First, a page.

The “hug” Plaza de España gives, extends towards Plaza de America, also known as “parque de las palomas”.
Take note! If you want to visit Plaza de España in the evening, please make sure you do it before 10.00PM — that’s when the Parque Maria Luisa gets closed.
Amongst the most touristic attractions in Seville and one of the best things to do and see in Seville…how not list Seville Cathedral and its bell tower, the Giralda.
The building was in origin a mosque that in the15th century was demolished because of its poor conditions and the risk of falling into ruins. A new cathedral, which followed the Christian standards, was then erected.
The result is a combination of the typical Almohad architecture on the outside with typical cathedral interiors.
Seville Cathedral is the biggest one in terms of volume and the best example of Gothic architecture. As for its dimensions, the cathedral is the biggest in Spain, but “only” third in the entire world.
In 1987, together with the Alcázar and the General Archive of the Indies, Seville Cathedral was registered by UNESCO as a World Heritage Site.
The Giralda Tower
The Giralda, which was originally the mosque minaret, is today the bell tower of the Cathedral. Before leaving the Cathedral, when you are in the Patio de los Naranjos, stop for a few minutes and look up at the Giralda from this perspective: what a masterpiece!
Small anecdote: with its 104 metres, the Giralda is the highest building in the city. As written on an official law, the construction of buildings higher than the Giralda itself is not permitted. That’s why, by climbing up to the bell chamber, you’ll get a stunning 360° view of the gorgeous Seville.
Pay attention: I already mentioned it in the related post on the 10 curiosities of Seville. At the exit of the cathedral there are almost always gypsies who try to put a twig in your hand with the excuse that it is free. Immediately after giving it to you, they claim to read your hand. Once the “reading” is finished, they require a minimum of 5 for the service, although not required. Do not be fooled by these people who are likely to tilt the reputation and perception of a city.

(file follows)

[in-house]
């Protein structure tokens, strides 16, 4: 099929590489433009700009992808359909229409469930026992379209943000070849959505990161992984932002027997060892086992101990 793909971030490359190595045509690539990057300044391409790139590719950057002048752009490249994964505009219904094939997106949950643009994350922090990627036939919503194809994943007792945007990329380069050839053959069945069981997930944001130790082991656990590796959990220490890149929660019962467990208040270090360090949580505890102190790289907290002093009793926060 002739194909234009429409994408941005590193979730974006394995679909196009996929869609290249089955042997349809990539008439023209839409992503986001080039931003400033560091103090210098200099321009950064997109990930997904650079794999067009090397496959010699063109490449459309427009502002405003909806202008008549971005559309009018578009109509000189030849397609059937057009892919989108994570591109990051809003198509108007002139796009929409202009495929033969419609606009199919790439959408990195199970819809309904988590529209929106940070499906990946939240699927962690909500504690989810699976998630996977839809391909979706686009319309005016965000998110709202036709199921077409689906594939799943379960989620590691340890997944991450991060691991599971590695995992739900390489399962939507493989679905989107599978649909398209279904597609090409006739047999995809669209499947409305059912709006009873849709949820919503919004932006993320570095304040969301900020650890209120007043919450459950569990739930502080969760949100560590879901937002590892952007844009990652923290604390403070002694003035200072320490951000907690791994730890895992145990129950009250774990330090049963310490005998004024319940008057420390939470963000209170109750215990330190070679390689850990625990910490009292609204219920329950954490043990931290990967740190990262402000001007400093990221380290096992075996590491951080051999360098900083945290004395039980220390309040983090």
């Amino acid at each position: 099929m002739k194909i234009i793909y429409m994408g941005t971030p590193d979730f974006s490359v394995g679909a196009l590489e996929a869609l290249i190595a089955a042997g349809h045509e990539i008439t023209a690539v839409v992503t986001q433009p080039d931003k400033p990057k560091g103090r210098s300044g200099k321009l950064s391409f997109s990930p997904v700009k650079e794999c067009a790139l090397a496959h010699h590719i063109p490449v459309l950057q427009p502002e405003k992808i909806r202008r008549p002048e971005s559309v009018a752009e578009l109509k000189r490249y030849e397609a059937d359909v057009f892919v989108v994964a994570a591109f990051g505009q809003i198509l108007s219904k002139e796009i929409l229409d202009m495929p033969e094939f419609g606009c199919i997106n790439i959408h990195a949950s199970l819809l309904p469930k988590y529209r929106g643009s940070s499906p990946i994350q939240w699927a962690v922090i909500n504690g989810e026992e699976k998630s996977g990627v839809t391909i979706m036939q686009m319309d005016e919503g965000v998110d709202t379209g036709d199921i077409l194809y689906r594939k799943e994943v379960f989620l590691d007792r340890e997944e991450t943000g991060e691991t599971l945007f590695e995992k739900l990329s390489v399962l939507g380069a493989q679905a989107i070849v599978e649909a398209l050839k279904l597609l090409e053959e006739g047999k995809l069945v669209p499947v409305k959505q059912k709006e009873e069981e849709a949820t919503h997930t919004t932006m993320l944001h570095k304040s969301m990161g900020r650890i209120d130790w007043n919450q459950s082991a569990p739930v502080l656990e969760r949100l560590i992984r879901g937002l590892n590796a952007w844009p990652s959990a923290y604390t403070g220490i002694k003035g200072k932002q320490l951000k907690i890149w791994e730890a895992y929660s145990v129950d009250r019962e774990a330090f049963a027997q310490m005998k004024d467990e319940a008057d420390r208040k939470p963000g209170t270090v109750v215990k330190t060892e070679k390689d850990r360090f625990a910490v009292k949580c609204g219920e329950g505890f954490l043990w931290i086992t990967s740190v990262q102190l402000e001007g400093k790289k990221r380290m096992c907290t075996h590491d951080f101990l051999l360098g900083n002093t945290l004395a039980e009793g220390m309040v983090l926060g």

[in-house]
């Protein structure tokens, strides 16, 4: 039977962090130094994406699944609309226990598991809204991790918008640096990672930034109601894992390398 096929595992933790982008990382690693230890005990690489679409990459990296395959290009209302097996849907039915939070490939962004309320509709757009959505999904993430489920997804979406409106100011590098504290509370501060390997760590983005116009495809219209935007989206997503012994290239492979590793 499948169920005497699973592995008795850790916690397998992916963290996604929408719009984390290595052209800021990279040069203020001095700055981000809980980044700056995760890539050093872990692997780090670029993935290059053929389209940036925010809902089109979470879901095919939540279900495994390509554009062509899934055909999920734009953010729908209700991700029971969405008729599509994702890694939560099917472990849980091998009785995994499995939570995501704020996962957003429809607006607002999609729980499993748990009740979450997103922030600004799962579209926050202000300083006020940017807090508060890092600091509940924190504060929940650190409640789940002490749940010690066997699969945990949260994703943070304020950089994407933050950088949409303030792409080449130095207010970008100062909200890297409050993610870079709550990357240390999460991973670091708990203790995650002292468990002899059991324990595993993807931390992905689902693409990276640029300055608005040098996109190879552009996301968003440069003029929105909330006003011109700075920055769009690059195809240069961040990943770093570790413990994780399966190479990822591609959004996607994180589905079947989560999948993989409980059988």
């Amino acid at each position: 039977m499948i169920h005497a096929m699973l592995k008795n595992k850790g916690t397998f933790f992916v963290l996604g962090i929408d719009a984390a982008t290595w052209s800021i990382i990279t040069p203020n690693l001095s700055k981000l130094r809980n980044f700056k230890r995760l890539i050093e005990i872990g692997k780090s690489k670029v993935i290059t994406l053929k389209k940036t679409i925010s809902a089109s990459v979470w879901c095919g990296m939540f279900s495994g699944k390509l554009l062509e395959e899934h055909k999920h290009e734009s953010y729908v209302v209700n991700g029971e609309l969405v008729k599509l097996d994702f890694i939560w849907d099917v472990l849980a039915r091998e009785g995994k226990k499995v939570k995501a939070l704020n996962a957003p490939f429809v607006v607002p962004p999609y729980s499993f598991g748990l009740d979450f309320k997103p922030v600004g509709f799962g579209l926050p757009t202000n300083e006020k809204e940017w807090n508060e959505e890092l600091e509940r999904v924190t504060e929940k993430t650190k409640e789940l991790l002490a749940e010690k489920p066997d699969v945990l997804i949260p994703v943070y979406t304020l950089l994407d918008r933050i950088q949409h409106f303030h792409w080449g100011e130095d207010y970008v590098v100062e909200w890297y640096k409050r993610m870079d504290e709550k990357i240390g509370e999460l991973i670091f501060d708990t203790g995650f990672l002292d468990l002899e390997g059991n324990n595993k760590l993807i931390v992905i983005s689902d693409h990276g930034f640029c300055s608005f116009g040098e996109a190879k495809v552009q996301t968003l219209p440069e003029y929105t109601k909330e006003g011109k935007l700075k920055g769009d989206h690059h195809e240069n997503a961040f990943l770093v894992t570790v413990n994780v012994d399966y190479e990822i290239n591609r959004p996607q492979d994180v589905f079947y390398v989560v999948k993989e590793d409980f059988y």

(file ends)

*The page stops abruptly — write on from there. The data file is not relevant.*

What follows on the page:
Entrance fees to the Cathedral (prices 2017): Adults 9 euros, Pensioners and Students up to 25 years 4 euros. Free for the disabled and for children / young people under 14 years.
If you want to skip the queue and also have the audio guide included, always spending 9 euros, I recommend buying the ticket for the cathedral HERE at this link or the GUIDED TOUR to the Cathedral (English language).
Hours (2017): Sunday from 14.30 to 18.00, Monday from 11 to 15.30 and from Tuesday to Saturday from 11.00 to 17.00
The Real Alcazar of Seville
The Alcázar is Seville’s royal palace which has become bigger and bigger throughout the centuries. This palace was originally built by the Moorish Muslim kings and after the conquista it was then owned by a series of important Spanish families.
That’s why the Alcazár offers some of the best examples of various architectural styles, from the Mudéjar to the Gothic one.
Suggestion: grab an audio-guide to better understand the history of the Alcázar.
The inside is beautifully decorated and the huge Alcázar gardens are truly breathtaking.
It was a real pleasure walking around them in the sunny weather! And for the ones who likes to have fun, enter the maze in the gardens and try to come out of it before anybody else does!
Entrance fees to the Alcázar of Seville (2017 prices): Adults 9.5 euros, pensioners and students aged 17 to 25 pay 2 euros. Free for the disabled and for children / young people under 16.
Hours (2017): the Alcázar is open from Monday to Sunday and observes seasonal times, from October to March from 9.30 to 17.00 while from April to September from 9.30 to 19.00.